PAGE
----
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Re: EFF misstatements in DeCSS brief



In the spirit of offering constructive criticism of the EFF brief, here are
some more mistakes and misleading statements:

> Even from the very beginning, it was already widely known in the computer
> security community that CSS provides (at most) a very low level of
> security, because it uses 40-bit keys.

Although there is a general presumption that 40 bit encryption is weak,
in fact the key size is not that relevant in this particular application.
This is because the decryption key is stored with the decryption
algorithm.  As David Wagner points out, no system of this type can
be secure, as long as users have the ability to reverse engineer the
decryption program.  Even if 128 or 256 bit keys had been used, the task
of finding the decryption key would not have been significantly more
difficult.

In this case, key size is not a valid metric for the security of
the system.  It might be fair to say that CSS is weak because it is
implemented in software which users can reverse engineer.  But it is
not valid to say that it is weak because it uses 40 bit keys.  If in
fact the decryption algorithm could somehow have been kept secret (say
by keeping it in some kind of secure hardware) then 40 bit keys could
represent very strong encryption.

> Forty-bit keys are widely recognized as providing only low
> security. Public demonstrations have shown that they can be cracked
> within hours using the computing power available to students.

While the second part is true, it is misleading because many people
will assume that "students" have been chosen as an example because of
their well known poverty and limited resources.  In fact, the students
in this example have access to vastly greater computing resources than
the typical person.  Colleges have large numbers of computers hooked
into networks, many of which are unused much of the time.  It is by
exploiting hundreds or thousands of unused computers that students have
been able to perform some of their rapid key searches.

> In addition, all 400 keys that CSS has used or ever will used [sic]
> is on each DVD.

What is probably meant is that the set of 400 CSS keys is fixed and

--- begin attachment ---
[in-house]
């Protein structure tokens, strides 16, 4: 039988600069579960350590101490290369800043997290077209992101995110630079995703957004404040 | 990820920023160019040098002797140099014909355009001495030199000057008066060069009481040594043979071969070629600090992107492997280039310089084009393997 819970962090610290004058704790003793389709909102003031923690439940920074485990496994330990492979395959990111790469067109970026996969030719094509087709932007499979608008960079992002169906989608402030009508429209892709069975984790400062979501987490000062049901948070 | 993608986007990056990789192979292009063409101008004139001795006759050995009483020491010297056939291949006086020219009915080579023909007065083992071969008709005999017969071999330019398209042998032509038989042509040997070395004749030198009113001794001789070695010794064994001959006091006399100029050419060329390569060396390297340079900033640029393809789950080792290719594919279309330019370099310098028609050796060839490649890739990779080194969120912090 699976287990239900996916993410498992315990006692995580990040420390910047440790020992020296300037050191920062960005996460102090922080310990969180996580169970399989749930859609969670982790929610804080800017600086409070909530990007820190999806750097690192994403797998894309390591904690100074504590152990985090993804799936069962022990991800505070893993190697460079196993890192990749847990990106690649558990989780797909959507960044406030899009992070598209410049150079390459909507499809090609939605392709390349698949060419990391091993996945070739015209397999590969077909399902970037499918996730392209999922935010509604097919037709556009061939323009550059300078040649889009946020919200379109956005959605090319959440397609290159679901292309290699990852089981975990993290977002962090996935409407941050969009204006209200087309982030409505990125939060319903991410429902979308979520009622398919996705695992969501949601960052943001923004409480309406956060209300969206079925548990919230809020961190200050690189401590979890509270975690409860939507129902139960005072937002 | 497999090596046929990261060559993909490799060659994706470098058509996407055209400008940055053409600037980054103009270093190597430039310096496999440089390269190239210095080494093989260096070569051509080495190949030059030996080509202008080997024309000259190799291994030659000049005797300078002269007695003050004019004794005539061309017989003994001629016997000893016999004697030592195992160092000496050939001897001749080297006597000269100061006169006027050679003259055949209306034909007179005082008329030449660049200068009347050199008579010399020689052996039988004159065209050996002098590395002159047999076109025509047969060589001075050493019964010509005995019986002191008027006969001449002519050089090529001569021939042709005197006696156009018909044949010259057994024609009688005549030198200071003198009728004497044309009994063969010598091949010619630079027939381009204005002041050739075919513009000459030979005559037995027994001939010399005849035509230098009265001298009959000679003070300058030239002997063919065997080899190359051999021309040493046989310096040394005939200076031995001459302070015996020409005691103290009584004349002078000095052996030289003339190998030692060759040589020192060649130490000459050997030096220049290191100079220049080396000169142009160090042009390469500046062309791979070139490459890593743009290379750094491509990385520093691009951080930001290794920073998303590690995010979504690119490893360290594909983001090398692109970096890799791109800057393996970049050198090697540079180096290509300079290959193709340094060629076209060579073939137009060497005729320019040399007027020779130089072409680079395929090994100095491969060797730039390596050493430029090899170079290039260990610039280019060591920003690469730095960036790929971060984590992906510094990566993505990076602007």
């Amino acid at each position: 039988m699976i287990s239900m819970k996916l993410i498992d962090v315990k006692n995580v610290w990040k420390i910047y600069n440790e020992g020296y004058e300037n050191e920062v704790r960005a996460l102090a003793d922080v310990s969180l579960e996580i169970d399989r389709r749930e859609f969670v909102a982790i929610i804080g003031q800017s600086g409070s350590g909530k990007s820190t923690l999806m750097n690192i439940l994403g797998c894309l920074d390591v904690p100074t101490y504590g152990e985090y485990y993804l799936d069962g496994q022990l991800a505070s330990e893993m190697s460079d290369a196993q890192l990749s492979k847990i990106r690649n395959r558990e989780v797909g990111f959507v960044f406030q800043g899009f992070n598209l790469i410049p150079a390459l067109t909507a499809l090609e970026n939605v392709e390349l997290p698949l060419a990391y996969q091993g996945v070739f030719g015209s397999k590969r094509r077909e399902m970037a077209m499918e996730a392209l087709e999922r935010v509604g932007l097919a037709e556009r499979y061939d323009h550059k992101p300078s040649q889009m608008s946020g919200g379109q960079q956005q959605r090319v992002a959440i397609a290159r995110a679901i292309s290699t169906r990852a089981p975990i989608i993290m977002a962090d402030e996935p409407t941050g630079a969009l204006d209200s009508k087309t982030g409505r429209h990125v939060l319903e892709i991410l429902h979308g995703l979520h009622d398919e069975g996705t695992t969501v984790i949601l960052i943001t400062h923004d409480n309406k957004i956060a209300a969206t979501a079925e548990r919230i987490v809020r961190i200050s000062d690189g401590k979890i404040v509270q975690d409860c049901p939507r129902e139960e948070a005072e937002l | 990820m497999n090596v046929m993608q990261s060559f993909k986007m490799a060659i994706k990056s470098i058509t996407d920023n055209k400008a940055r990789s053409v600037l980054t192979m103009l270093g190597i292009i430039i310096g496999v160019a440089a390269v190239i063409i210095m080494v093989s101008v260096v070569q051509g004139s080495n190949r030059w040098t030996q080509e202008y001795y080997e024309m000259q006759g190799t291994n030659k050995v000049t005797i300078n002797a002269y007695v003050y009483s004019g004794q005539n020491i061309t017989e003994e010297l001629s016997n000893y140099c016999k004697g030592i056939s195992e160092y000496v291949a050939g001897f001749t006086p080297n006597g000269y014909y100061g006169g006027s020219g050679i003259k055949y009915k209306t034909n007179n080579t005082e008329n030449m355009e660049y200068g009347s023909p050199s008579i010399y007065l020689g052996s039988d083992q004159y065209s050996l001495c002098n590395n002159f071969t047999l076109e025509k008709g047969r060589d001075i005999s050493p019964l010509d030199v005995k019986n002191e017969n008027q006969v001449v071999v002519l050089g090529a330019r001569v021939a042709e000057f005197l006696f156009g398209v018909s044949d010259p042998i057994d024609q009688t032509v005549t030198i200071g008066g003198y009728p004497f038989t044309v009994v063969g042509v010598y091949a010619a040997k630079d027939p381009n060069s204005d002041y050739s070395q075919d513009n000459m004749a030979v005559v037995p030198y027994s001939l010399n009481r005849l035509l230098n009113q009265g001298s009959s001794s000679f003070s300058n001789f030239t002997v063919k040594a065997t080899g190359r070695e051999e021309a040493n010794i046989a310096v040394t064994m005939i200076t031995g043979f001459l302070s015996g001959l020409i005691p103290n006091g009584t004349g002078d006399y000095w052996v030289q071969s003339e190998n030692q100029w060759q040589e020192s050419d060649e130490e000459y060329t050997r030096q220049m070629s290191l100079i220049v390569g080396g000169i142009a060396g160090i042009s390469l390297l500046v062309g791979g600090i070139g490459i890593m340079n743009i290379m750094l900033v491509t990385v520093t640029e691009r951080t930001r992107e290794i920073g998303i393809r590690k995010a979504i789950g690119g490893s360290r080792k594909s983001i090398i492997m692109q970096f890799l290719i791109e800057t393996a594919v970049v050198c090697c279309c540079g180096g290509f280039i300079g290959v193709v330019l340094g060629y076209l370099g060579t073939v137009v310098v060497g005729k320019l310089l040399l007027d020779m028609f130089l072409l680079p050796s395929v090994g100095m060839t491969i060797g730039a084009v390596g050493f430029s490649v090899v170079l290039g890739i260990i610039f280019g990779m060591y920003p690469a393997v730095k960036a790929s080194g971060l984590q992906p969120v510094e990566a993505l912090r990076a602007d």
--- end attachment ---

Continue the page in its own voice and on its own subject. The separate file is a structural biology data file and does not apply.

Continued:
unchanging by design.  However those 400 keys are not stored on DVDs,
instead the key for decrypting the DVD is stored, encrypted separately
with each of the 400 keys.

> The DeCSS source code made it possible for the cryptographic community
> to analyze the security of the DVD security system without undertaking
> any tedious reverse engineering work.

This presupposes that no tedious reverse engineering work was done to
create DeCSS, which is highly unlikely.  Few people will doubt that
tedious reverse engineering was involved in the creation of DeCSS.
It is true that this process only has to be done once, and then when
the fruits of this effort are distributed, the rest of the cryptographic
community can then skip this step.

> One cryptographer, David Wagner regards CSS so flawed that it would make
> a fine homework exercise for a university level class in cryptography
> and codebreaking.

Yes, but only once the algorithm is in hand.  Analyzing CSS without
being able to reverse engineer a decryption program would be a far more
difficult matter.

> CSS was designed as weak cryptography.  CSS's 40-bit key-length fell
> below what is generally considered to be secure.

See comments above re the inappropriateness of the 40 bit standard in this
application.

> This inherent vulnerability was aggravated by the fact that each one of
> the millions of DVDs circulated around the globe contains all 400 keys

See comment above about what DVDs actually contain.  They do not contain
"all 400 keys".